Carla qualified in 2001 as a veterinary nurse and worked in general practice for 5 years. She progressed into Emergency and Critical Care with full-time night shifts at a referral vet hospital where she worked for 9 years. In 2015, she founded the District Veterinary Nursing movement raising standards of veterinary nursing care, home-based nursing clinics, client concordance and embracing the human-animal bond within the veterinary profession.
Carla is a campaigner for One Welfare-One Health, so that the veterinary practice and care becomes inclusive to all members of society, making veterinary practice compliant with the Equality Act 2010. She is an active StreetVet volunteer, advocate of the Deaf community, supporter of Say Aphasia and Dementia Friend Champion.
Tell us about a daily habit or routine you practice that contributes to your productivity and fulfillment?
I get up at 5am and touch base with all the blessings in my life, and I say thank you. This helps me connect with something greater than myself and allows me to download the reasons of why I am here. “Thank you” grounds me.
What was a major setback that you learnt the most from, or actually turned out to be a success?
The set back: Being at the mercy of the expectations and judgement of others. Your life stops being your own life when you function at the expectation of others. We need to accept that we are all unique individuals and to embrace each other. It was good to let go of trying to fit in; I found the key to harmony within myself.
When you start to doubt your own ability, or are having 'a bad day at the office', how do you get back on track?
It is frustrating in the work environment when someone else doesn’t see things from your viewpoint. I try to step away from my own view and look from the other person’s point of view – and I try to reach harmony – so we can respect each other and pull together towards the same direction.
What have you got better at saying no to? How did you realise this and how has it benefitted you?
I’ve got better at saying no to lowering my standards to suit the standards of others. If certain protocols and procedures are the best to follow for the patients in my care – I will carry them out step by step – I will not cut corners, I do not compromise. Peer pressure and gossip does not affect me. I live with my conscience at the end of the day and I sleep easy for I have done right. I have acted in alignment with who I am and my moral principles.
If you could gift a book to all vets at graduation, what would it be, and why?
“Taming Your Gremlin Revised: A Surprisingly Simple Method for Getting Out of Your Own Way” by Richard David Carson
Tell us about something you are currently a fan of?
I am big into Greta Thunberg and Chris Packham and their campaigns for the protection of our planet and all life, animal, plants. I also practice the One Welfare ethos daily – if we are not mindful of the needs of our fellow human beings – their loving animal companions will never receive the veterinary care they need.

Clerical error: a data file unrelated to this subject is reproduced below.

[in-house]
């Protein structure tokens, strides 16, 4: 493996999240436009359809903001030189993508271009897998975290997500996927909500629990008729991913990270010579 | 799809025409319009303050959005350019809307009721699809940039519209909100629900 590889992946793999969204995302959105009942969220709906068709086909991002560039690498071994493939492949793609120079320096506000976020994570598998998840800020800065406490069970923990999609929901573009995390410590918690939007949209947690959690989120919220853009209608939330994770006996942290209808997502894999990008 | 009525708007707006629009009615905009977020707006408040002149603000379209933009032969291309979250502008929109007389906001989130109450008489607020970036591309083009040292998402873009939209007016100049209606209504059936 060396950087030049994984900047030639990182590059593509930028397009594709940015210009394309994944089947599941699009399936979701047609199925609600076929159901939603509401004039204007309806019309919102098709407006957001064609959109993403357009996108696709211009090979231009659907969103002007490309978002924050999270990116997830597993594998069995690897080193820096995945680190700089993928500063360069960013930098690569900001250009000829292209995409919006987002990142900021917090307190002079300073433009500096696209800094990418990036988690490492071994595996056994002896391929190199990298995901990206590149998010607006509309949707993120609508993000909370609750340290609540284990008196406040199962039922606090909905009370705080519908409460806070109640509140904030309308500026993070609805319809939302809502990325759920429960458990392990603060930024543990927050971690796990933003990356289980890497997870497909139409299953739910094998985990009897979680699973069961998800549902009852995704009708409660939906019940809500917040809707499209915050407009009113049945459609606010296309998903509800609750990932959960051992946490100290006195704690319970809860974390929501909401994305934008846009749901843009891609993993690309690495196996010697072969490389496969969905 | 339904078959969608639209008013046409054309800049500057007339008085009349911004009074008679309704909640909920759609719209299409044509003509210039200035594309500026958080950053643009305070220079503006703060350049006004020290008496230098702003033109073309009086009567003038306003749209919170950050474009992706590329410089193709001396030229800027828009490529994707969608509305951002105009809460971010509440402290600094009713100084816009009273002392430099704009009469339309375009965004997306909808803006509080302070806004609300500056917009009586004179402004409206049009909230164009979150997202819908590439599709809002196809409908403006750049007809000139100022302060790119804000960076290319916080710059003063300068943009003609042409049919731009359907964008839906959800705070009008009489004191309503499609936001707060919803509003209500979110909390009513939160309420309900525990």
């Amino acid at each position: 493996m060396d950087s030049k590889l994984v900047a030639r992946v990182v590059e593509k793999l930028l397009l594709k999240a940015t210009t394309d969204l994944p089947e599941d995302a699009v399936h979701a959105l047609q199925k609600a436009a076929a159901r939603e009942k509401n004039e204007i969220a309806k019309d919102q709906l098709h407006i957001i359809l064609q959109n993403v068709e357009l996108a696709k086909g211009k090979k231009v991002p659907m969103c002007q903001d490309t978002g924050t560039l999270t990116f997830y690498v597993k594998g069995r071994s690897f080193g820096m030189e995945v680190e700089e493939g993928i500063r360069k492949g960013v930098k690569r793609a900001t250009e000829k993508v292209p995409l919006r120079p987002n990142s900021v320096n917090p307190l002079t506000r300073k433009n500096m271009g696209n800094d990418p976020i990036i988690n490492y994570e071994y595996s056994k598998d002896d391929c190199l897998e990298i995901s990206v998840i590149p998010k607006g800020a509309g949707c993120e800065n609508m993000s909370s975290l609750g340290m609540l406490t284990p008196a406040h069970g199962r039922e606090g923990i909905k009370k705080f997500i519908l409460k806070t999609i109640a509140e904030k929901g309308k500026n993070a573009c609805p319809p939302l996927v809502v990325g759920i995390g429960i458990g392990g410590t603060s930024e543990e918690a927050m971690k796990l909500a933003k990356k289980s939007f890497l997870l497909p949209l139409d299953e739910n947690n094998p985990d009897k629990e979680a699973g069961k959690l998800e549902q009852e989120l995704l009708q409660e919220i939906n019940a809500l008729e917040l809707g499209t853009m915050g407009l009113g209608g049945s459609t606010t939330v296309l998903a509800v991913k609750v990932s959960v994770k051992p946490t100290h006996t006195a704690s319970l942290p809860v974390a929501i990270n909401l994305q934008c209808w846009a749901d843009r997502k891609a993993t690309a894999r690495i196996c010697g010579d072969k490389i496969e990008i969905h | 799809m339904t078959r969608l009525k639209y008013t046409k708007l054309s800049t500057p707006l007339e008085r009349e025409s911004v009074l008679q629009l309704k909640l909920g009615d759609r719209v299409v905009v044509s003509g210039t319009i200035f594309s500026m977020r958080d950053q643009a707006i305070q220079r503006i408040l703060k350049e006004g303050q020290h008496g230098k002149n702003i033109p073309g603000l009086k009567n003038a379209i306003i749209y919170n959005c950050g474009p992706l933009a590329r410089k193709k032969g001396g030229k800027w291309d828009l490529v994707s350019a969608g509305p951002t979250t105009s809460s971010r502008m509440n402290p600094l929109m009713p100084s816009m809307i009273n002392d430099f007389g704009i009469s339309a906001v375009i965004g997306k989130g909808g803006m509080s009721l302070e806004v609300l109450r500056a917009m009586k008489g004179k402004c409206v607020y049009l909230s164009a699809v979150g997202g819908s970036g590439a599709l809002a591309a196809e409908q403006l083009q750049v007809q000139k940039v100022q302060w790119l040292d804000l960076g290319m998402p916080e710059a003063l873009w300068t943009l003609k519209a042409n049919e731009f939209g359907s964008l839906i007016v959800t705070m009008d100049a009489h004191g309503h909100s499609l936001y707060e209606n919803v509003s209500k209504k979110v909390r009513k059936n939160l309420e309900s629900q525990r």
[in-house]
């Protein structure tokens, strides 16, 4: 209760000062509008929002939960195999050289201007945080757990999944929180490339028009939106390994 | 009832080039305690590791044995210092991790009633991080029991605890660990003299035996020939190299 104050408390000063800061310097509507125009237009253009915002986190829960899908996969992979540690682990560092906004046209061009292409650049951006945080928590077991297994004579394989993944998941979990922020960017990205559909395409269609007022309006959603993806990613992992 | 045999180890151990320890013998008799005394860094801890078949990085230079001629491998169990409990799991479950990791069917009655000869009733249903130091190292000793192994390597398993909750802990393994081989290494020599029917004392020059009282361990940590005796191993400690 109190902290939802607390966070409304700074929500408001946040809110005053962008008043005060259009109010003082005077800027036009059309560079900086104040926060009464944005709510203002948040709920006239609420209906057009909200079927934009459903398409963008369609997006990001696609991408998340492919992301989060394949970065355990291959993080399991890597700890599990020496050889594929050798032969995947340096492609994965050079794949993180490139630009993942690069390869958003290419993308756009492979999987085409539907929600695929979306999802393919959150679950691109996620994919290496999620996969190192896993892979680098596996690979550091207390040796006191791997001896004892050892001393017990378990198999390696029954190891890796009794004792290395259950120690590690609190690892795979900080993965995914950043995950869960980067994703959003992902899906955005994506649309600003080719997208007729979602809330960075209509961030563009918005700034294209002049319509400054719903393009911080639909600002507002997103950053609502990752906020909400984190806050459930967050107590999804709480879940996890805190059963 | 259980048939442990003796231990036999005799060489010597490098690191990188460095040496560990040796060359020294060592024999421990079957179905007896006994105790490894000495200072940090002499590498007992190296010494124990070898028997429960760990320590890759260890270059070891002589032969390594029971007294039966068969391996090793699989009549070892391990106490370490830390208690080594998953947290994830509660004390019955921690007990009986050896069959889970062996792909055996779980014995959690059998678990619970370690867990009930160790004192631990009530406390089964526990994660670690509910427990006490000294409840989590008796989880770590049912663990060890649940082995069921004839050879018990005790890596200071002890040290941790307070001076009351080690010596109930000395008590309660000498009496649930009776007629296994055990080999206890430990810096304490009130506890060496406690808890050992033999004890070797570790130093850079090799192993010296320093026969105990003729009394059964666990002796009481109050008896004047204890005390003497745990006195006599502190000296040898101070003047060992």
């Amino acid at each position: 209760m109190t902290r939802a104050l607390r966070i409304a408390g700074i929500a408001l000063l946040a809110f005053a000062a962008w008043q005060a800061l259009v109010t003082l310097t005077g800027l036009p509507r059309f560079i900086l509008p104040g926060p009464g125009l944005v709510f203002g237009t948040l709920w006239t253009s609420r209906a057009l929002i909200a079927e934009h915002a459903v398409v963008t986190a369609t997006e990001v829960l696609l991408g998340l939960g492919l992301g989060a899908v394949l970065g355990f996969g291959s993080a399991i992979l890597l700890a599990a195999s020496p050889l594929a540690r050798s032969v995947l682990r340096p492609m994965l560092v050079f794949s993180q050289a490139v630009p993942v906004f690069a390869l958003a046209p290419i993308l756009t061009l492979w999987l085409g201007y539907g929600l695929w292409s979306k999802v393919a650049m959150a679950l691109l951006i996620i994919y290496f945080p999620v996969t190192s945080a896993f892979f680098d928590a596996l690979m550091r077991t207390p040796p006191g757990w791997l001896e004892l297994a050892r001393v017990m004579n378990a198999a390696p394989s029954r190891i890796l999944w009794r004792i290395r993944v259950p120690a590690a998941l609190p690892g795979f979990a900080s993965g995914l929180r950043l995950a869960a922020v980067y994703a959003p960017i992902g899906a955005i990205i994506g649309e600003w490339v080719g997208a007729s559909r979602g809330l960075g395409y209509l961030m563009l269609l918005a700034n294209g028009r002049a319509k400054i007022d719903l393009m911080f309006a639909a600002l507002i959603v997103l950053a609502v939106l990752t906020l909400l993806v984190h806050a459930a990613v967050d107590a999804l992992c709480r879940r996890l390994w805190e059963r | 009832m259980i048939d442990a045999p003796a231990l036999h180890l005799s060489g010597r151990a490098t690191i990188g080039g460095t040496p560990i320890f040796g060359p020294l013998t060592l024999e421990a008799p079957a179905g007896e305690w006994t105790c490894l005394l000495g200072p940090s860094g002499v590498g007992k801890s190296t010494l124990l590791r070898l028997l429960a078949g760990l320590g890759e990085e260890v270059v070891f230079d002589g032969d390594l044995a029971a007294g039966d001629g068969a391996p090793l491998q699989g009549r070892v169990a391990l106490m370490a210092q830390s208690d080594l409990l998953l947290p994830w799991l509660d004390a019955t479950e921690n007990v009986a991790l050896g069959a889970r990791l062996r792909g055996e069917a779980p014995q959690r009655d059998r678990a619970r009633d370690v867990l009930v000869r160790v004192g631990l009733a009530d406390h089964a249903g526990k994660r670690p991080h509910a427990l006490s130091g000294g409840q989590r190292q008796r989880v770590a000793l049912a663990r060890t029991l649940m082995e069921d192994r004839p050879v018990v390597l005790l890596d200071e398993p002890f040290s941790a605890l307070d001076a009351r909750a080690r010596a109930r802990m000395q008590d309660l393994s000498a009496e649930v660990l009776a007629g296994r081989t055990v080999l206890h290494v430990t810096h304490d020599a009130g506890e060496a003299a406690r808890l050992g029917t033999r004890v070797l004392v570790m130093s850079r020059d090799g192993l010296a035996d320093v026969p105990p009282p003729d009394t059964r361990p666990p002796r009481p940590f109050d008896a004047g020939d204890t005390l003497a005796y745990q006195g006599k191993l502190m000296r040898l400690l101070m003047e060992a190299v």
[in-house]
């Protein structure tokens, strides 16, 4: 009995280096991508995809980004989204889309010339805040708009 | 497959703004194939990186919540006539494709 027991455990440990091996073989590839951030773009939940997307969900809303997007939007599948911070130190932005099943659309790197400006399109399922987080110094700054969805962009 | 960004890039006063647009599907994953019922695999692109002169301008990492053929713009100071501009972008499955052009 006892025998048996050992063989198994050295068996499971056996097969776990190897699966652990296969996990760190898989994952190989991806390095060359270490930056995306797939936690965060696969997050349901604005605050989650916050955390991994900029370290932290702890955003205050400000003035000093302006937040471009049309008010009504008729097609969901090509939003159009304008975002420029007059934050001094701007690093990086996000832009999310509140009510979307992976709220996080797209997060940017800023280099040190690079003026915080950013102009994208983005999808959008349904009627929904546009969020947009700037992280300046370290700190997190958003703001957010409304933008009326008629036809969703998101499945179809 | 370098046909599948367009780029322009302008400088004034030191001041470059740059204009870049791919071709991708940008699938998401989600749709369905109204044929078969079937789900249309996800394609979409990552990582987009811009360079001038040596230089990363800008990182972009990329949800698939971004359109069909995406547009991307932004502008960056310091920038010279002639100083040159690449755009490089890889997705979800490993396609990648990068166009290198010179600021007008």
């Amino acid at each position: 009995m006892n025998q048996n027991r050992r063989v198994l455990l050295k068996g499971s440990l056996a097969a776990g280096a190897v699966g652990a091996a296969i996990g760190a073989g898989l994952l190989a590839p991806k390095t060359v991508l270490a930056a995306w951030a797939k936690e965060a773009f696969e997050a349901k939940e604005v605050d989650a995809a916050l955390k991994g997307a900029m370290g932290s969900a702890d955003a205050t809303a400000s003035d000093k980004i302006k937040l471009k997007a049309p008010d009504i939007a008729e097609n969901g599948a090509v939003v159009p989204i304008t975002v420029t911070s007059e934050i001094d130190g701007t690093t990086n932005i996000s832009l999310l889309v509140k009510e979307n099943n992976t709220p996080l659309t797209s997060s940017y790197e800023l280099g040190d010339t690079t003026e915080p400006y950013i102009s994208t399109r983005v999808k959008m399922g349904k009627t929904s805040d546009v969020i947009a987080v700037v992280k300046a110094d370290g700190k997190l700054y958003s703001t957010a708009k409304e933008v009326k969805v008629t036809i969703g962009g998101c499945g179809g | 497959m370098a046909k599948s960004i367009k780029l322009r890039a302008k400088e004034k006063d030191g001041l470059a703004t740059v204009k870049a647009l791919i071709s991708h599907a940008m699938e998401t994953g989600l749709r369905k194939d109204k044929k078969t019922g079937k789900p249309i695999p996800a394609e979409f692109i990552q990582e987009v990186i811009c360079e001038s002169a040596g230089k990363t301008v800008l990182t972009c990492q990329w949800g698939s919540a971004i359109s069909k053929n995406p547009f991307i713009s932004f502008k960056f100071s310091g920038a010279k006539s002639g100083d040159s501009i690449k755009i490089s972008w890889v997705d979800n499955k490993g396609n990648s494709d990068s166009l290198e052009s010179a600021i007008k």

What purchase of less the £100 has most positively impacted your life in the last 12 months?
A travel ticket to go see my family abroad. I so needed to hug them and tell them how much I love them even thought I had not visited for a couple of years with all the work of the DVN campaign.
What is the worst bit of advice you hear regularly in our profession? Why do you feel it is bad advice?
“We have never done that before - this is how we have always done it!” No growth mindset stagnates the profession and is contradictory to human rights and animal welfare.
What advice would you give veterinary graduates about to begin their careers?
1. Do not let the anxious, worried, fearful pet owners, who do not truly mean to lash at you change you. Do not let it stop you from loving humanity. Without this unconditional love we cannot do what we came here to do. Let it go.
2. Do not think that you know everything about the people around you. Presuming and assuming is led by “your” point of view – not always the whole picture. Listen with your heart and mind open.
3. Have the strength of character to know that you have a strong knowledge base and question things when you are not happy about a patient or a treatment plan. It is not about being cocky, it's about recognising that you have the power to make a difference to the wellbeing of your patients.
4. I advise you to spend time with non-vet people – to get a greater sense of your community, to keep you real, to keep you grounded. Be in awe of the arts, music, books and how they connect us all. Do things outside work to remind you who you are - you are a human being like everybody else, then you practice veterinary medicine, not the other way around. You are not a label-wearing a human but a human wearing a label - you make the label.
If you could send a single text to every vet around the world simultaneously, what would it say?
"When you change the way you look at things, the things you look at change.” Dr W Dyer
Have you been inspired by someone in your career? Or know someone in the veterinary profession who has made a positive impact on you?
There are no strict criteria for contributors or mentors, other than that they are positive, supportive members of our profession.
If someone you know springs to mind, or you have any feedback or ideas relating to our Vet Mentors project, please get in touch - firstname.lastname@example.org